STANDING in a massive section of the old Dell building in Castletroy, Limerick City of Culture international programmer Claudia Woolgar beamed.
The woman responsible for booking the Irish premiere of Fuerzabruta, an Argentinian-founded “multi-sensory spectacular”, explained that she had “spent many weeks trying to find a venue for this show, traipsing around industrial units”.
None were appropriate for the “first big international show” of City of Culture, which opens in the newly named Culture Factory in March.
The massive 350,000 square foot industrial unit, which was home to Dell before it moved its operation to Raheen 11 years ago, has been secured as a venue for the next year.
“None of them were tall enough, or else they all had supporting pillars - and then I walked in here and went ‘yes’, so I am thrilled that this is going to be used, not just for Fuerza, but for the year,” explained Ms Woolgar, the sole remaining programmer who remained after artistic director Karl Wallace and two of his team resigned.
Ms Woolgar explained that two of the other shows she was responsible for booking - Shouting Fence and Faust - will also be staged in the warehouse.
But for the moment the focus is on Fuerzabruta and, with 13,000 tickets to shift, City of Culture this week moved swiftly to try and maintain the energy created by a sell-out run of Riverdance in the UL Arena.
Securing the show, which will run from March 13-22 as the next of the key flagship events and is currently in the midst of a three month, sold-out run in London’s Roundhouse, represents a major coup.
Launching the immersive, acrobatic show, which has earned an international reputation as an “outstanding rave” since it was first performed in Buenos Aires in 2005, interim CEO Mike Fitzpatrick said it would be “a phenomenal event”.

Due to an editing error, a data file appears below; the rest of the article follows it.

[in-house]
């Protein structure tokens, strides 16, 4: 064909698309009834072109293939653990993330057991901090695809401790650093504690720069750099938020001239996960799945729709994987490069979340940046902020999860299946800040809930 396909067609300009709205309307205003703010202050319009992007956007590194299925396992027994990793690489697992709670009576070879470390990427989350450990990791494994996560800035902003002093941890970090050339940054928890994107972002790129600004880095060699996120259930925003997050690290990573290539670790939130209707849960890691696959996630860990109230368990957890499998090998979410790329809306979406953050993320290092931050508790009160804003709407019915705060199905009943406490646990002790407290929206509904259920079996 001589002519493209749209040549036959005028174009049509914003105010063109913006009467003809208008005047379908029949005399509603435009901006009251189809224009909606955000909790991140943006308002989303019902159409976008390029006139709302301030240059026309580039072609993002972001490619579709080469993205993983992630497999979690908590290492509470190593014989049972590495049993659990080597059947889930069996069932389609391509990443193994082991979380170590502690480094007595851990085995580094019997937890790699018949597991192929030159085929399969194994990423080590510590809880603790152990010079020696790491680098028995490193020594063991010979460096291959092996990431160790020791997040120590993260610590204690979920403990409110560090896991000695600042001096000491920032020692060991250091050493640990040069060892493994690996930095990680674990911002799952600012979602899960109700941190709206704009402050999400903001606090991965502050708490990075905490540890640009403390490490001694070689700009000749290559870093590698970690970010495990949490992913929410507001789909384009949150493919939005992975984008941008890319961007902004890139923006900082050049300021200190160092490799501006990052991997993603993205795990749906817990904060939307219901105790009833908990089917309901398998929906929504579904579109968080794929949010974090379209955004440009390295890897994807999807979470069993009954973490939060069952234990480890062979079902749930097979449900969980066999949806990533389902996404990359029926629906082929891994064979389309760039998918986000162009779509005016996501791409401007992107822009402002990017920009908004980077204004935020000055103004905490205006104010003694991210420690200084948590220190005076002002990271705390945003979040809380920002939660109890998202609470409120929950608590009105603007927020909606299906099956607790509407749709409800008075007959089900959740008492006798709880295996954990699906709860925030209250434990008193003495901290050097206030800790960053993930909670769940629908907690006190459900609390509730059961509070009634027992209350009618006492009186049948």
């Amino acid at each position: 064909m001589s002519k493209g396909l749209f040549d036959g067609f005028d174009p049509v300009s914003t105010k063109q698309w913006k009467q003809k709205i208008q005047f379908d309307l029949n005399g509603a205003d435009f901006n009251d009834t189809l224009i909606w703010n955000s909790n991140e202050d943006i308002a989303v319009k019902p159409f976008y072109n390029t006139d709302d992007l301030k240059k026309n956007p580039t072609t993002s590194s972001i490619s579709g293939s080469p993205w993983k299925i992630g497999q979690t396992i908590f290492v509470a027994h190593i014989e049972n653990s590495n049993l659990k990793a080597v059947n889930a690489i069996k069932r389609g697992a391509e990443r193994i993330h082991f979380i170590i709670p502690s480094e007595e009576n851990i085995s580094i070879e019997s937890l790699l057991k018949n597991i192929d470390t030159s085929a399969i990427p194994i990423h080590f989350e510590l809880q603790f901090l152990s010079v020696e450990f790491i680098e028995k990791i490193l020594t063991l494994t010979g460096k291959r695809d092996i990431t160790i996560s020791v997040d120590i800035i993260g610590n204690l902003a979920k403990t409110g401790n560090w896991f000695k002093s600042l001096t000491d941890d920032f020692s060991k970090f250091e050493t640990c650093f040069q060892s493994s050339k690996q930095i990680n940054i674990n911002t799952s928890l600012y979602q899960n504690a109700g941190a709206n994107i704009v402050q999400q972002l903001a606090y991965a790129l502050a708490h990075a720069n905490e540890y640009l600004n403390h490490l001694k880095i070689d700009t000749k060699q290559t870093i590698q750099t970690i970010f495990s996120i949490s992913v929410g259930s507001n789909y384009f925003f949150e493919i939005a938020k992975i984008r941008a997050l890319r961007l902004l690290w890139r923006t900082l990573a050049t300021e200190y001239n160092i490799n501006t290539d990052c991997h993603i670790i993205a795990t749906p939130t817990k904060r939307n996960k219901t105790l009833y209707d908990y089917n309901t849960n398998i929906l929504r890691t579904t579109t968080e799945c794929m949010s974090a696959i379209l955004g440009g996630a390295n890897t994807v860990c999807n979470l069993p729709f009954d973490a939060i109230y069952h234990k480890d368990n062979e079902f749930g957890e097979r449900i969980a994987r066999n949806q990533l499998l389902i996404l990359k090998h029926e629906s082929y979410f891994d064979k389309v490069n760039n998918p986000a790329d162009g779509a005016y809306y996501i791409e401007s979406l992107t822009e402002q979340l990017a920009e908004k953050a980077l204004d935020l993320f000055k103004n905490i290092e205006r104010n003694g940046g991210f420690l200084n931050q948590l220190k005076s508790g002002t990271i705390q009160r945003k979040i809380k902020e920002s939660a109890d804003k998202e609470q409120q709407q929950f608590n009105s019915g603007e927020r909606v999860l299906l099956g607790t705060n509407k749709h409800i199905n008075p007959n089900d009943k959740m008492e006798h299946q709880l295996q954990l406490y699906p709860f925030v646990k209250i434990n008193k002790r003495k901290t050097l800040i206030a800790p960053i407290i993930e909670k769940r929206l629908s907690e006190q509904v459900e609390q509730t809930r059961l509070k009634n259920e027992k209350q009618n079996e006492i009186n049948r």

“It is a fantastic show, I am really excited about it,” he said. “It is great that it is coming to Limerick first as part of City of Culture and it is so exciting to have that buzz here.
“What a great way to start the Culture Factory, which is this wonderful asset we have for the year.”
Company manager Mariana Mele said it would swirl “overhead, along, on your back - everywhere” and will take over a section of the building known as the High Bay, which features 15m high ceilings and 70,000 square feet of space in which to perform.
She explained that Fuerzabruta - a standing show containing scenes of mild nudity and violence with strobe lighting and loud music - was “a different kind of theatre”.
“I think that instead of expecting, people have to come and celebrate with us,” she said. “We don’t want to be intellectuals, we want to mix primitive theatre with new technologies so they are part of the show.
“Each show is going to change depending on the audience we have, so they just need to come to celebrate and to live the experience.”